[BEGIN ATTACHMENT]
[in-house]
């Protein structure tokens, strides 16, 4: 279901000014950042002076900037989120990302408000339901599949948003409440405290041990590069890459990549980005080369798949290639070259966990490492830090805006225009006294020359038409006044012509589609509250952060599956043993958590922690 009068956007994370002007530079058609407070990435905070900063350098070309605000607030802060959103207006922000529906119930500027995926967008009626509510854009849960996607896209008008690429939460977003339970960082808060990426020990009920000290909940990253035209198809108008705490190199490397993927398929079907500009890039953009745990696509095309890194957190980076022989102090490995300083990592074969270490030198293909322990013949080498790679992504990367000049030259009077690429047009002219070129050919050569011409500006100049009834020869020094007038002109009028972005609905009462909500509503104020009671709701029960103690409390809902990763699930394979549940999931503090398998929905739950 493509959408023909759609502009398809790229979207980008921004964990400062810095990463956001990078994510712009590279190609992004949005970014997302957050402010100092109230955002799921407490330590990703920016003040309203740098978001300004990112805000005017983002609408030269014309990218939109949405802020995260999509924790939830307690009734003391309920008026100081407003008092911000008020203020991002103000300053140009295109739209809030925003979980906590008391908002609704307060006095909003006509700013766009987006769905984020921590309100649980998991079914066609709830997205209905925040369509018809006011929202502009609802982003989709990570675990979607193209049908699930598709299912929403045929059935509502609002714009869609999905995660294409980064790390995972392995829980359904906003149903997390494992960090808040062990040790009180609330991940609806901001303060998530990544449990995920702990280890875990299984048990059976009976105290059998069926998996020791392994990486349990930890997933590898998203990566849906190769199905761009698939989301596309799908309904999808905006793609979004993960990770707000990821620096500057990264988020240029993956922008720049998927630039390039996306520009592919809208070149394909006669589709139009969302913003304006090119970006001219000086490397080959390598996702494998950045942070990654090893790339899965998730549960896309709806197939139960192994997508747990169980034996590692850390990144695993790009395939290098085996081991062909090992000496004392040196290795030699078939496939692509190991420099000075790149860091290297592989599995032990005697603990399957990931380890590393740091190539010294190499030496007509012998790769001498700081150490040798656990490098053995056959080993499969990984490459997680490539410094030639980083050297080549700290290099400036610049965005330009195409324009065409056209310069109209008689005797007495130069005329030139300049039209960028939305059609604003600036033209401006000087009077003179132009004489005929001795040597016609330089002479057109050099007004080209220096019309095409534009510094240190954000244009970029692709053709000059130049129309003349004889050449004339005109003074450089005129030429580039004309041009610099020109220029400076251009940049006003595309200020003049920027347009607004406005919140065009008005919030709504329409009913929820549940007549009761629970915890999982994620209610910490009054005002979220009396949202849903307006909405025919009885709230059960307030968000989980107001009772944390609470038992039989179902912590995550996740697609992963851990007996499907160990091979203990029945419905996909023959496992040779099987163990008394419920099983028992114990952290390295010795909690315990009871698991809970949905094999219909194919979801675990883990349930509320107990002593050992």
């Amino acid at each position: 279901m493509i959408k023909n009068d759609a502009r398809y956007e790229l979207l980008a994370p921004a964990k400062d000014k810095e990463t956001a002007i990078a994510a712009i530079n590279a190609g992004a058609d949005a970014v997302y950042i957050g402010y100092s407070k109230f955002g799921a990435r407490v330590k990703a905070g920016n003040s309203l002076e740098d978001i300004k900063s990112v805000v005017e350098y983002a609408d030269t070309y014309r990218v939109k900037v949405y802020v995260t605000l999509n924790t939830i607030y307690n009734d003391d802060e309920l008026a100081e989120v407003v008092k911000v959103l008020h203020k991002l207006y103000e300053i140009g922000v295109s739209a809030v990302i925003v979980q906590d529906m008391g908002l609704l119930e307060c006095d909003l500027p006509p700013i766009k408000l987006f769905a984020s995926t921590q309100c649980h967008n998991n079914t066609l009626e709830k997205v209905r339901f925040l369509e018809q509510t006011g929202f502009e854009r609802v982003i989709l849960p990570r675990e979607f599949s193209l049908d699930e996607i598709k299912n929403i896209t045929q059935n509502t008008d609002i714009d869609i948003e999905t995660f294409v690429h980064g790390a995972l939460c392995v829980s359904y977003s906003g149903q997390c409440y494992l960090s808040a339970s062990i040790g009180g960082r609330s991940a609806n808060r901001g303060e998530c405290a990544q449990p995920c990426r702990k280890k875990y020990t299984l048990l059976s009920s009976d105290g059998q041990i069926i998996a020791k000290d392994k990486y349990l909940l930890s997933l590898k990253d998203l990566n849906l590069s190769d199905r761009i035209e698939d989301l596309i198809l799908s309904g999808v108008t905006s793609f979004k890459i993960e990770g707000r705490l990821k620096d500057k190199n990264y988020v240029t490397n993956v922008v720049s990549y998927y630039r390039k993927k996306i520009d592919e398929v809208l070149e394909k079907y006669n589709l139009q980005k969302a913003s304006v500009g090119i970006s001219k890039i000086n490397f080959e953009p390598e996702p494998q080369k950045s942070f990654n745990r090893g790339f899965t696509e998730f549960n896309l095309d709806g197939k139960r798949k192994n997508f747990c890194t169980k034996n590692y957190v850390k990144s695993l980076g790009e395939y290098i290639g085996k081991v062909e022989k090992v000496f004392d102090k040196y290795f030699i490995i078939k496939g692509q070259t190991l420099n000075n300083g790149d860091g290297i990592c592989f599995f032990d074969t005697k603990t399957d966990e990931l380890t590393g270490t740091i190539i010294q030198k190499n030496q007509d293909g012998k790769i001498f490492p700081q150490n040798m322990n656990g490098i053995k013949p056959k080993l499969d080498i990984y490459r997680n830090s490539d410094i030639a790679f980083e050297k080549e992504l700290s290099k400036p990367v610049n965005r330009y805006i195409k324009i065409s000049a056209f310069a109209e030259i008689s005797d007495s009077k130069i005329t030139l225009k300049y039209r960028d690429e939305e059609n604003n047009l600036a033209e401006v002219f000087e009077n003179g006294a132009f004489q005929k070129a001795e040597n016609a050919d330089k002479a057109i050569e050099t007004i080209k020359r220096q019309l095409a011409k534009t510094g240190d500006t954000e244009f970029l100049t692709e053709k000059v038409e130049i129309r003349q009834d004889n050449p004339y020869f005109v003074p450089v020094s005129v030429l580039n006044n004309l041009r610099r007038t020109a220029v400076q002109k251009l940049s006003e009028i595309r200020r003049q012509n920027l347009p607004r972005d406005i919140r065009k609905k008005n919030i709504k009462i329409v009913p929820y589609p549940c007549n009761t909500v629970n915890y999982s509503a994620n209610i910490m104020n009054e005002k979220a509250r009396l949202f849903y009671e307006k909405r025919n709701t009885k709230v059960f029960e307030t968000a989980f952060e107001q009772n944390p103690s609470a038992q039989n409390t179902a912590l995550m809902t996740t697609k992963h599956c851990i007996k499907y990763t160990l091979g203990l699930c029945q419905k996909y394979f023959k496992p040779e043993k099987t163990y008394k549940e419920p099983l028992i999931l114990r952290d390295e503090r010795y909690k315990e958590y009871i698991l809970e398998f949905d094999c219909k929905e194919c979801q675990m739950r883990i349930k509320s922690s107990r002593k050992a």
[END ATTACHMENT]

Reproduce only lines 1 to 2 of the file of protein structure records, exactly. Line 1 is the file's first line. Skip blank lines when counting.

[in-house]
């Protein structure tokens, strides 16, 4: 279901000014950042002076900037989120990302408000339901599949948003409440405290041990590069890459990549980005080369798949290639070259966990490492830090805006225009006294020359038409006044012509589609509250952060599956043993958590922690 009068956007994370002007530079058609407070990435905070900063350098070309605000607030802060959103207006922000529906119930500027995926967008009626509510854009849960996607896209008008690429939460977003339970960082808060990426020990009920000290909940990253035209198809108008705490190199490397993927398929079907500009890039953009745990696509095309890194957190980076022989102090490995300083990592074969270490030198293909322990013949080498790679992504990367000049030259009077690429047009002219070129050919050569011409500006100049009834020869020094007038002109009028972005609905009462909500509503104020009671709701029960103690409390809902990763699930394979549940999931503090398998929905739950 493509959408023909759609502009398809790229979207980008921004964990400062810095990463956001990078994510712009590279190609992004949005970014997302957050402010100092109230955002799921407490330590990703920016003040309203740098978001300004990112805000005017983002609408030269014309990218939109949405802020995260999509924790939830307690009734003391309920008026100081407003008092911000008020203020991002103000300053140009295109739209809030925003979980906590008391908002609704307060006095909003006509700013766009987006769905984020921590309100649980998991079914066609709830997205209905925040369509018809006011929202502009609802982003989709990570675990979607193209049908699930598709299912929403045929059935509502609002714009869609999905995660294409980064790390995972392995829980359904906003149903997390494992960090808040062990040790009180609330991940609806901001303060998530990544449990995920702990280890875990299984048990059976009976105290059998069926998996020791392994990486349990930890997933590898998203990566849906190769199905761009698939989301596309799908309904999808905006793609979004993960990770707000990821620096500057990264988020240029993956922008720049998927630039390039996306520009592919809208070149394909006669589709139009969302913003304006090119970006001219000086490397080959390598996702494998950045942070990654090893790339899965998730549960896309709806197939139960192994997508747990169980034996590692850390990144695993790009395939290098085996081991062909090992000496004392040196290795030699078939496939692509190991420099000075790149860091290297592989599995032990005697603990399957990931380890590393740091190539010294190499030496007509012998790769001498700081150490040798656990490098053995056959080993499969990984490459997680490539410094030639980083050297080549700290290099400036610049965005330009195409324009065409056209310069109209008689005797007495130069005329030139300049039209960028939305059609604003600036033209401006000087009077003179132009004489005929001795040597016609330089002479057109050099007004080209220096019309095409534009510094240190954000244009970029692709053709000059130049129309003349004889050449004339005109003074450089005129030429580039004309041009610099020109220029400076251009940049006003595309200020003049920027347009607004406005919140065009008005919030709504329409009913929820549940007549009761629970915890999982994620209610910490009054005002979220009396949202849903307006909405025919009885709230059960307030968000989980107001009772944390609470038992039989179902912590995550996740697609992963851990007996499907160990091979203990029945419905996909023959496992040779099987163990008394419920099983028992114990952290390295010795909690315990009871698991809970949905094999219909194919979801675990883990349930509320107990002593050992």